Why Educate Children About Sexual Abuse: The Law of First Mention – by Dr. Kelli Palfy
Parents often don’t want to teach their children about sexual abuse because they don’t want to traumatize them. While this perspective is understandable, I personally think it is a very dangerous position to take. Parents who worry that if they educate their kids about the realities of sexual abuse, that their children will live in fear, do not understand that fear is a learned response. Nor do they know of the frequency and prevalence of child sexual abuse.
As adults we all know the intent of an adult or older child who engages in sexual touching. It is not good; children don’t know their intent and they won’t understand it until they learn about sexual matters later in life. This means that educating a child in age appropriate ways – for example teaching young children that their genitals are not to be touched by others, that no one should be inviting them to touch them or showing them pictures, and that if they do they need to tell you, is not harmful nor trauma inducing for a child. Nor is explaining the concept of masturbation (even if you tell them not to do it) and educating them about how their bodies may someday respond to sexual stimuli harmful to an older child. Teach older children that being aroused is a natural response and that they can manage it alone and make sure they understand that no one needs to teach them how to masturbate etc.. Having this information will help them say no should a predator approach them. (Remember 90% of abuse is perpetrated by someone a child knows and cares for. )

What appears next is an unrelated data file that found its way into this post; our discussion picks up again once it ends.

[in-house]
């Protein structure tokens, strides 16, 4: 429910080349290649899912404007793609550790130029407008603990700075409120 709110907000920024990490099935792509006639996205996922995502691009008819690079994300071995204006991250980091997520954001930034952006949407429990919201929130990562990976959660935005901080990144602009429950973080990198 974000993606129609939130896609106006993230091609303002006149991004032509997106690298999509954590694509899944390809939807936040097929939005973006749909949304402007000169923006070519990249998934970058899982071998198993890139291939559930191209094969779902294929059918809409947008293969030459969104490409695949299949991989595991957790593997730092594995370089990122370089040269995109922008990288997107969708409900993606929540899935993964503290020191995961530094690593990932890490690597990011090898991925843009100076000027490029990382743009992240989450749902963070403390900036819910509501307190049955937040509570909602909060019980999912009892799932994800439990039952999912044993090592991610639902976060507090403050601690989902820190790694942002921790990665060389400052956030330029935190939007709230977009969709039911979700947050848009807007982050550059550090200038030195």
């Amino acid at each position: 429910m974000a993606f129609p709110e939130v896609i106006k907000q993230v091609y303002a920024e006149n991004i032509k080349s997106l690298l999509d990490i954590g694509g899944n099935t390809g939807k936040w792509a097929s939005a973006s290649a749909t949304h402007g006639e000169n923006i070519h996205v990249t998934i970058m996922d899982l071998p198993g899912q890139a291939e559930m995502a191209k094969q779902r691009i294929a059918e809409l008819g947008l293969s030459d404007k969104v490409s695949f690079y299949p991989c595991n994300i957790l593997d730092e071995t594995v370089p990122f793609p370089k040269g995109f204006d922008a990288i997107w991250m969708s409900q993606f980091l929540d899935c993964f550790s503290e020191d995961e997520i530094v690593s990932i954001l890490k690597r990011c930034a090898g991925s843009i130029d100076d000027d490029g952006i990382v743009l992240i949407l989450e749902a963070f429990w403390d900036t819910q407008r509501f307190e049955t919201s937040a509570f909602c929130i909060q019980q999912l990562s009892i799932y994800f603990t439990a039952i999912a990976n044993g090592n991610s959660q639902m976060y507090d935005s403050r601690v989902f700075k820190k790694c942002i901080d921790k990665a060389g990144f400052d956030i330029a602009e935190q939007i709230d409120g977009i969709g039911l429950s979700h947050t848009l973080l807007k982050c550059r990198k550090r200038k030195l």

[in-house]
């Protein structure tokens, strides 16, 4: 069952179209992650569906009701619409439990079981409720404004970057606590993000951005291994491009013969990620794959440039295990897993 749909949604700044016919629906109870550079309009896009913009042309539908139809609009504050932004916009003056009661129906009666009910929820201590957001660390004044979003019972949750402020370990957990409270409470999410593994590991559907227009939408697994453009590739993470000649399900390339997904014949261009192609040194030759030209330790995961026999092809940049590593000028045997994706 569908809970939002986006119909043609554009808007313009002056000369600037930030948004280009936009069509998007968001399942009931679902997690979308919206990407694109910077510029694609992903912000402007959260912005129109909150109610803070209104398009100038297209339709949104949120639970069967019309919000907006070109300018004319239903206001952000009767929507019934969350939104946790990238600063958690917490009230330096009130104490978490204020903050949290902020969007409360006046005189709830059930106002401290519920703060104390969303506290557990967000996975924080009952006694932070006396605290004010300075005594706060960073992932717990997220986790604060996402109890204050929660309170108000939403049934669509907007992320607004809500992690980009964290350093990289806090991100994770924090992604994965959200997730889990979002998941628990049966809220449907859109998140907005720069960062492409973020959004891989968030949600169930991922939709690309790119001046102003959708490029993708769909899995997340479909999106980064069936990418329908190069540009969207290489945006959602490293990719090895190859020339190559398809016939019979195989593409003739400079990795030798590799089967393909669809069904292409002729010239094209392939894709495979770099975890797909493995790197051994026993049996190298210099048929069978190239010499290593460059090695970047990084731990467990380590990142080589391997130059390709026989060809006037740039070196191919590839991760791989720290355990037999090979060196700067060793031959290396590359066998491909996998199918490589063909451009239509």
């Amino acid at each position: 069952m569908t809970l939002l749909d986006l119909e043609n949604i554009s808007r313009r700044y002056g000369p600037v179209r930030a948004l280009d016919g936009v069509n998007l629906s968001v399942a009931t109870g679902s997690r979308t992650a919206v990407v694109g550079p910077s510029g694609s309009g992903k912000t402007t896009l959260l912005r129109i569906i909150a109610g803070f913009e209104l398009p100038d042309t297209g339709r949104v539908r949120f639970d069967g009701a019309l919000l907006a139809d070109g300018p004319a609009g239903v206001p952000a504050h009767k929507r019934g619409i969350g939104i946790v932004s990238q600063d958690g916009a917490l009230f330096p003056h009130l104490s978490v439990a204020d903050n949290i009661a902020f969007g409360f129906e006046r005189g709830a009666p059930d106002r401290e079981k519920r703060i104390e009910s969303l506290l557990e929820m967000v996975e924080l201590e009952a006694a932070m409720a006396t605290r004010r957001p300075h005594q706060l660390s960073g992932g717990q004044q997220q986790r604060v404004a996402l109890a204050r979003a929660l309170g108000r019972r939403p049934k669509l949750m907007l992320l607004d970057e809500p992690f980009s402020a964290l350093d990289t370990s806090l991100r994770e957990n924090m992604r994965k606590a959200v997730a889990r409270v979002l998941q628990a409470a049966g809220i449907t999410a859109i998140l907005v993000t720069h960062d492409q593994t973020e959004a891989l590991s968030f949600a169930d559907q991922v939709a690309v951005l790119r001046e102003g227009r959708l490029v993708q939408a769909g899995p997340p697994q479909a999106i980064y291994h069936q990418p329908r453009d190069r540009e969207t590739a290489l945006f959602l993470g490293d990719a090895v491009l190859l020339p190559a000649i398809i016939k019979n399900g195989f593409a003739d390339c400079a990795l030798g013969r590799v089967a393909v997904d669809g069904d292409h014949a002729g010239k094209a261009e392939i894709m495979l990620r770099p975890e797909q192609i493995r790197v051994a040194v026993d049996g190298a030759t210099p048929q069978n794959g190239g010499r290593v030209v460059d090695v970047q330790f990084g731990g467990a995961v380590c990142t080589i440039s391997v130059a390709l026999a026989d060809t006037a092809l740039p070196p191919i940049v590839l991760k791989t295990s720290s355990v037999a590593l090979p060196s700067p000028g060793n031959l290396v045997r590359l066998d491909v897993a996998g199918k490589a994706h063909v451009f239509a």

Here’s why: According to the “law of first mention” when a child hears something for the first time, this new information becomes their truth; it becomes the measuring stick from which they consider all other related information. So, if an offender (especially if it is an elder sibling or someone they like or trust) takes opportunity to “educate” them about sexual matters without prior knowledge, this child would be ill equip to say no, or to disbelieve the new information. Offenders often offer ask children what they already know about sexual matters, then offer to teach them. They may lower their inhibitions by referencing their prior relationship of trust, showing them pictures of other children engaged in sexual activities, then will manipulate them based on their little body’s natural biological responses. (Research shows that baby boys get erections even in utero).
If an adult or older sibling offender is the first one to teach a boy about sexual responses, in doing so, they would be manipulating them with false information. False information like they are old enough to know what they are doing, that they are willing participants and that they are sexually attracted to them etc.. If children don’t have other accurate information to compare to (from what their parent taught them), they may spend a lifetime trying to reconcile the false information they “learned” during abuse.
Talking to kids about sexual matters can be tough. For ideas on how to do this, check out my websites, prior blogs and read: “Men Too: Unspoken Truths About Sexual Abuse” available on Amazon, Audible & Kindle: https://www.amazon.com/author/drkellipalfy. Follow me on Facebook: Men Too Unspoken Truths About Male Sexual Abuse, Linkedin or Twitter:@MenToo2020.